City walks are the principle form of exercise for urban pets. Try to find a nearby park or enclosed area where you can let your dog stretch his legs for a few minutes, off the lead. If this is impossible, buy an extra-long leash and seek a safe spot where he can roam within its limits. This is unfortunately easier said than done, since more and more cities are banning dogs from wider areas. Dog owners can strengthen their position by respecting a few rules when walking their pets on the street.
- Since most dogs feel the urge to relieve themselves shortly after they are taken out of doors, plan your walk to start with suitable stations.
- Train your dog to relieve himself in the gutter, and walk him on the curb side of the sidewalk so that you can pull him into the gutter if necessary.
- Always carry a few plastic bags with you. If your dog should make "a mistake" on the sidewalk, slip your hand into the bag as if it were a glove, scoop up the mistake, then pull the bag inside out in order to enclose it.
- Never cross the street against a traffic light. Even if the light is green, it is better to wait for the beginning of the next green phase in order to have plenty of time for crossing.
- Try to avoid rush hours and crowded places. When you are unavoidably caught in a crowd, keep your dog close at heel on a short leash, or if he is small enough, carry him in your arms.
- Never let your pet greet a passing dog if the encounter would cause a pedestrian traffic jam, nor let him make advances to strangers. Some people, believe it or not, do not like dogs.
Suburban walks aren't much different from those in the city. The vehicle traffic may be less, but it is even more dangerous because it moves faster. Always keep your dog on a leash and under control. If he is well-trained, you can run the risk of unleashing him in selected safe spots, but always be prepared to snap on the leash if necessary, and always leash to cross the street.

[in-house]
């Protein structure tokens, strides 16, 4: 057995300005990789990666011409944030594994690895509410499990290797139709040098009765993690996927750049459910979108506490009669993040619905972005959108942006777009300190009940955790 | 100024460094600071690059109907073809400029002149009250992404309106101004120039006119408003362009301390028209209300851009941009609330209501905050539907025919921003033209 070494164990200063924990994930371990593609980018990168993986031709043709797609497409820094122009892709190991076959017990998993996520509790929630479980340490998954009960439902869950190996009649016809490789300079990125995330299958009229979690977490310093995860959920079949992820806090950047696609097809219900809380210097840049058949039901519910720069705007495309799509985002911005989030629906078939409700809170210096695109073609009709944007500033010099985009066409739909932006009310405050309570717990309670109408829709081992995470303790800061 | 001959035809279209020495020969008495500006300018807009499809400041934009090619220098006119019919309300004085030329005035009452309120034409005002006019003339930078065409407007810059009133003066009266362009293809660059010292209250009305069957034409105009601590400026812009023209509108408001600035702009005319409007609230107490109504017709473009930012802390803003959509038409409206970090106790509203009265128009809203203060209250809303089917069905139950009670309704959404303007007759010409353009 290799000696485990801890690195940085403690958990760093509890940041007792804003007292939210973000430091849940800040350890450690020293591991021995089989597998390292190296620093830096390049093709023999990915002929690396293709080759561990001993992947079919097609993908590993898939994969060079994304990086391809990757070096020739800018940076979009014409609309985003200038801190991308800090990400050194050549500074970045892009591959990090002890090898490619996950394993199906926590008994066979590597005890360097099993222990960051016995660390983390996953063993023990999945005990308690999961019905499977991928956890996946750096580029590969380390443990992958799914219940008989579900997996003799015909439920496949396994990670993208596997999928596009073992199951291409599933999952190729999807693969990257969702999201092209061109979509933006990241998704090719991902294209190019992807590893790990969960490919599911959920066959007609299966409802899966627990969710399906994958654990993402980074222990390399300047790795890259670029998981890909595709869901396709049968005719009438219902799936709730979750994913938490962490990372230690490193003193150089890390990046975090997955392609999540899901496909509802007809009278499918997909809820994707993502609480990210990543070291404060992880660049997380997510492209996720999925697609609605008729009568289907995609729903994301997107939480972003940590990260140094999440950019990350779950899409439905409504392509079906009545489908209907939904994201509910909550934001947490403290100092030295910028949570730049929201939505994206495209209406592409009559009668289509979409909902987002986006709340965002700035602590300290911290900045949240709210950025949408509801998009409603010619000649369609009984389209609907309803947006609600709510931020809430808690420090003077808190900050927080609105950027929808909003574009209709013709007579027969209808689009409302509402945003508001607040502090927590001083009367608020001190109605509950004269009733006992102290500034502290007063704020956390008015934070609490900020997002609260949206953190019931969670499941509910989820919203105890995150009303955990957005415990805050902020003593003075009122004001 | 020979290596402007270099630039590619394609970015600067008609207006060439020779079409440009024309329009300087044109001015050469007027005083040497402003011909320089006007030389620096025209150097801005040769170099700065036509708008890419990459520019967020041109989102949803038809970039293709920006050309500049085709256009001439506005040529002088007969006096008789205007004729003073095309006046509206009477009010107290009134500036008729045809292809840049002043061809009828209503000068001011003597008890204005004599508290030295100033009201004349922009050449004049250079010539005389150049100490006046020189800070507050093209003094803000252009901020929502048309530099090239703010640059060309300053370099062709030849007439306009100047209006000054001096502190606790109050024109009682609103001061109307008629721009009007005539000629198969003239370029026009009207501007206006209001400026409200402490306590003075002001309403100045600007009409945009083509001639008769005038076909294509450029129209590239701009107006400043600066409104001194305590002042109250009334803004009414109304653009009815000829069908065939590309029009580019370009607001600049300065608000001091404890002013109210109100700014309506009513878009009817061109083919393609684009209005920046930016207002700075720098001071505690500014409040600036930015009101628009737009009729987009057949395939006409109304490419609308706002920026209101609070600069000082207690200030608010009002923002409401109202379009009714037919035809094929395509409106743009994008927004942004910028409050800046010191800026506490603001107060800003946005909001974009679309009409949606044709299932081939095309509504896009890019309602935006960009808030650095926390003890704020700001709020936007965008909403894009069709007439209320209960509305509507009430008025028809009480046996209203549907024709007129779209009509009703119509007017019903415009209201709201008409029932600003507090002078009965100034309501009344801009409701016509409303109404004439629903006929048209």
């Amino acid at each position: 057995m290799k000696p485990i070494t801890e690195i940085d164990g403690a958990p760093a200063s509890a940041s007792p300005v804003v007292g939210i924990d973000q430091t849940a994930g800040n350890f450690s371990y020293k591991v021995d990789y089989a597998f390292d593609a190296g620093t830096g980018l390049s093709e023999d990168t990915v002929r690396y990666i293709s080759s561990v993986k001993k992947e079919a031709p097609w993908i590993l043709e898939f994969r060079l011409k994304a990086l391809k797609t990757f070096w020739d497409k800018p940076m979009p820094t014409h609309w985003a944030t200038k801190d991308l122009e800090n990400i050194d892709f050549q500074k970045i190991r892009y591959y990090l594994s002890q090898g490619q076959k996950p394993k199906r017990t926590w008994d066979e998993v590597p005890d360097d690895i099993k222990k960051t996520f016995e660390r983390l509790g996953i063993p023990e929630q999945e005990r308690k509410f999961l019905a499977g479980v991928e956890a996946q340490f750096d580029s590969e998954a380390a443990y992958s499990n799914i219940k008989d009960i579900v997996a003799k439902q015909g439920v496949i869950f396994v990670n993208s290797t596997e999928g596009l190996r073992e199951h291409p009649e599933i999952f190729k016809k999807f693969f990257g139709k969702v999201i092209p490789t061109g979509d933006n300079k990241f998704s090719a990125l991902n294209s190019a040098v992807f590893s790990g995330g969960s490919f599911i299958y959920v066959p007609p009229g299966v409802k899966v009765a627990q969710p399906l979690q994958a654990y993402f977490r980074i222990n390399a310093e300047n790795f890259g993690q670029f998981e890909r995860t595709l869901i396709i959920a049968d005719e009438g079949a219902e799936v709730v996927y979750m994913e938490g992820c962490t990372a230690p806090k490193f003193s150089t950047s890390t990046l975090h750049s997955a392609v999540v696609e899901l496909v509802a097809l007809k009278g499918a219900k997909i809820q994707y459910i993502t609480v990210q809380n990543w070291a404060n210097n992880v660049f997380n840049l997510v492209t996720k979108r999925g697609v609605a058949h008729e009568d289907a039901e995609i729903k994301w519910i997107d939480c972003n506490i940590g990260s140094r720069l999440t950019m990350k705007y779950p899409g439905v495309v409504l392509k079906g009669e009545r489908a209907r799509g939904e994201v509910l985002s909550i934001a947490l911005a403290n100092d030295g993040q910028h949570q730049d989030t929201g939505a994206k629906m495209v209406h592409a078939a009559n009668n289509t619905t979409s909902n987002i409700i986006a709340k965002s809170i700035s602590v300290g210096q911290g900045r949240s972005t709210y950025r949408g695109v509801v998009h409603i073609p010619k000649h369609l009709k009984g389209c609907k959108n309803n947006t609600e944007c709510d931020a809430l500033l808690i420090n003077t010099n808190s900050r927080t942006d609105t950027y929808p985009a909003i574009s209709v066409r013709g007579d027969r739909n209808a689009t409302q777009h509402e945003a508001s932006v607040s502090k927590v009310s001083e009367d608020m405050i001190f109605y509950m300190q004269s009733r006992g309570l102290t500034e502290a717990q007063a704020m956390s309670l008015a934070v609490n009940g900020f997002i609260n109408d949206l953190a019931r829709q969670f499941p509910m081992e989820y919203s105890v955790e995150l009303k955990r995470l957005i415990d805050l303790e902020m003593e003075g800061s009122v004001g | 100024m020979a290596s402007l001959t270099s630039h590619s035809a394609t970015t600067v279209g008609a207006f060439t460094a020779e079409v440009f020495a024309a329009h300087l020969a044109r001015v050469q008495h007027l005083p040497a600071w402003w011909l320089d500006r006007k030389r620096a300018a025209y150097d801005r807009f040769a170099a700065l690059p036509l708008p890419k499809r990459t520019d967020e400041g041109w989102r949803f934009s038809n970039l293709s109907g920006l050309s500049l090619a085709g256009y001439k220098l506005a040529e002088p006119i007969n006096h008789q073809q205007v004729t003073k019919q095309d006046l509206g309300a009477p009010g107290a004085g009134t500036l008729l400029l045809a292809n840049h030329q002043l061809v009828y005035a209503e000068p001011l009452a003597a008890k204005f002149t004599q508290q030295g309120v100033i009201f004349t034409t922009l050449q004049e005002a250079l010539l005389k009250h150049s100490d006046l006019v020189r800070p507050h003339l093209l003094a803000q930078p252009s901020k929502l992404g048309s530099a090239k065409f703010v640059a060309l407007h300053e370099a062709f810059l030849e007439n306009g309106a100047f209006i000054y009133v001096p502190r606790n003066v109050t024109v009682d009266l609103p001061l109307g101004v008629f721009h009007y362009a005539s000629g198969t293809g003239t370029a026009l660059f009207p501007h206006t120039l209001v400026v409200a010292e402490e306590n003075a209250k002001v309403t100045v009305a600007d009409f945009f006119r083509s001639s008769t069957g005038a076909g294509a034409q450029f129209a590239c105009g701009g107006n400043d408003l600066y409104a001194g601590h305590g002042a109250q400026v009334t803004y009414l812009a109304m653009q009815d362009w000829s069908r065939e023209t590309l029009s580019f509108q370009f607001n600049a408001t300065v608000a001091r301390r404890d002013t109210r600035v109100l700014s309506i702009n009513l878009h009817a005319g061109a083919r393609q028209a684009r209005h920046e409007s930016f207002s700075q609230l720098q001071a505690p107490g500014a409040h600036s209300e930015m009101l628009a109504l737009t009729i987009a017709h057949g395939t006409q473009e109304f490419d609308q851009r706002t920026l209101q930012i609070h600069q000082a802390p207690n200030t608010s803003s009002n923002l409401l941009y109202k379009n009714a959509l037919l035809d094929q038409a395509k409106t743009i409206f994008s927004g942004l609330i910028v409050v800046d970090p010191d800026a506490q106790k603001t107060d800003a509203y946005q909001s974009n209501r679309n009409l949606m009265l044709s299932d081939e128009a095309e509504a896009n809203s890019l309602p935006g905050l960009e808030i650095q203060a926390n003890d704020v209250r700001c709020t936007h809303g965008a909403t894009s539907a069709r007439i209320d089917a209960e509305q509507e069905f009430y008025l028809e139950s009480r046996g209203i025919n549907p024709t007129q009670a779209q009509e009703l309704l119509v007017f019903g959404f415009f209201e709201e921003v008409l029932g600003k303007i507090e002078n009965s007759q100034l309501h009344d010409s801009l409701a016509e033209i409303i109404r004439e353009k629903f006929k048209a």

Your dogs greatest freedom and enjoyment will be had with walks in the woods, the mountains, or along the beach. The woods are full of fascinating sights and scents for a dog. Let him roam on his own, but call him back when he gets out of sight. In the mountains, your dog will be more sure-footed if he is unleashed. Small terriers are in their element in rocky places and find footholds that would never support your weight. At the same time, many dogs have an instinct for finding passages through apparently impenetrable country, and are excellent guides.
The beach is a great place for giving your dog a good long run. Unfortunately, many beaches are out of bounds for dogs during the swimming season, sometimes all year round. Shingle beaches and pebbly ones are hard on a dog's pad. Even more dangerous is the risk cuts from broken bottles and picnic litter. Small dogs are light enough to scamper over such debris unharmed, but it represents a real chance to heavy breeds. Steer your dog clear of debris when you can, and check his paws when you get home.